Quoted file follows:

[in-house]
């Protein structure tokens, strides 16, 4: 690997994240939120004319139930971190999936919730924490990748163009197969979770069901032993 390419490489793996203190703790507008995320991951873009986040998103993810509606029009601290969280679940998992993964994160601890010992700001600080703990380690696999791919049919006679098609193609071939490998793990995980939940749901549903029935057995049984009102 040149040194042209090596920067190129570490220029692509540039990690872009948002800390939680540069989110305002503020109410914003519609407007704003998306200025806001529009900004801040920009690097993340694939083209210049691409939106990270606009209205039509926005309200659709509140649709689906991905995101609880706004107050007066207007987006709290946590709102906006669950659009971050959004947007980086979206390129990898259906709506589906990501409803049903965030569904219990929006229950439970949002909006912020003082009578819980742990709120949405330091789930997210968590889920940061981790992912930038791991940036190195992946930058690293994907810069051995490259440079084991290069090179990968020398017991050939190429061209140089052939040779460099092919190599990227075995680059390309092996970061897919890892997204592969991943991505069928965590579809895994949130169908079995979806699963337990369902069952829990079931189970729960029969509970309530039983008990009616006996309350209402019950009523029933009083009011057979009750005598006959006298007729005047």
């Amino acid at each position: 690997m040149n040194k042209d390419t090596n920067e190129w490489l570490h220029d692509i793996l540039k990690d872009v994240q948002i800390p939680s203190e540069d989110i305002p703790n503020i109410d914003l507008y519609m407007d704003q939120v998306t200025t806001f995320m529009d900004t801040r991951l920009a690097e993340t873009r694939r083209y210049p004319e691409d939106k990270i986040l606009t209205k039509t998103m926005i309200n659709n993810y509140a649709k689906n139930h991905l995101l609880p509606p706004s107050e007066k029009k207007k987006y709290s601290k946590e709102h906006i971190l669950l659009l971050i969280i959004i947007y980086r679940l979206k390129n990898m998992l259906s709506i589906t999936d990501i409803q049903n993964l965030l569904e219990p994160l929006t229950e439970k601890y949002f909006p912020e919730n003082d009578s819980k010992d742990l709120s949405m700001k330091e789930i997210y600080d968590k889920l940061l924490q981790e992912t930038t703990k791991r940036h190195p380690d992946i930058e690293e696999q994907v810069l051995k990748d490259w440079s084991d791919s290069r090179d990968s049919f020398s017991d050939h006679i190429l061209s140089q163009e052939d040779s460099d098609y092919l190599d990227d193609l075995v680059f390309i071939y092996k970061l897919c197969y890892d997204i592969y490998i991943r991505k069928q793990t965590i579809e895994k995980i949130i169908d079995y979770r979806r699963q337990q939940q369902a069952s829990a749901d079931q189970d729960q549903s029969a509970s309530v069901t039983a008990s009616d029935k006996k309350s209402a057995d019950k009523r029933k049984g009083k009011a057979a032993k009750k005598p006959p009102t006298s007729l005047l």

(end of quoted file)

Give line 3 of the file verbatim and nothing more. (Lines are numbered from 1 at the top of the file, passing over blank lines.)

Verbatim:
């Amino acid at each position: 690997m040149n040194k042209d390419t090596n920067e190129w490489l570490h220029d692509i793996l540039k990690d872009v994240q948002i800390p939680s203190e540069d989110i305002p703790n503020i109410d914003l507008y519609m407007d704003q939120v998306t200025t806001f995320m529009d900004t801040r991951l920009a690097e993340t873009r694939r083209y210049p004319e691409d939106k990270i986040l606009t209205k039509t998103m926005i309200n659709n993810y509140a649709k689906n139930h991905l995101l609880p509606p706004s107050e007066k029009k207007k987006y709290s601290k946590e709102h906006i971190l669950l659009l971050i969280i959004i947007y980086r679940l979206k390129n990898m998992l259906s709506i589906t999936d990501i409803q049903n993964l965030l569904e219990p994160l929006t229950e439970k601890y949002f909006p912020e919730n003082d009578s819980k010992d742990l709120s949405m700001k330091e789930i997210y600080d968590k889920l940061l924490q981790e992912t930038t703990k791991r940036h190195p380690d992946i930058e690293e696999q994907v810069l051995k990748d490259w440079s084991d791919s290069r090179d990968s049919f020398s017991d050939h006679i190429l061209s140089q163009e052939d040779s460099d098609y092919l190599d990227d193609l075995v680059f390309i071939y092996k970061l897919c197969y890892d997204i592969y490998i991943r991505k069928q793990t965590i579809e895994k995980i949130i169908d079995y979770r979806r699963q337990q939940q369902a069952s829990a749901d079931q189970d729960q549903s029969a509970s309530v069901t039983a008990s009616d029935k006996k309350s209402a057995d019950k009523r029933k049984g009083k009011a057979a032993k009750k005598p006959p009102t006298s007729l005047l």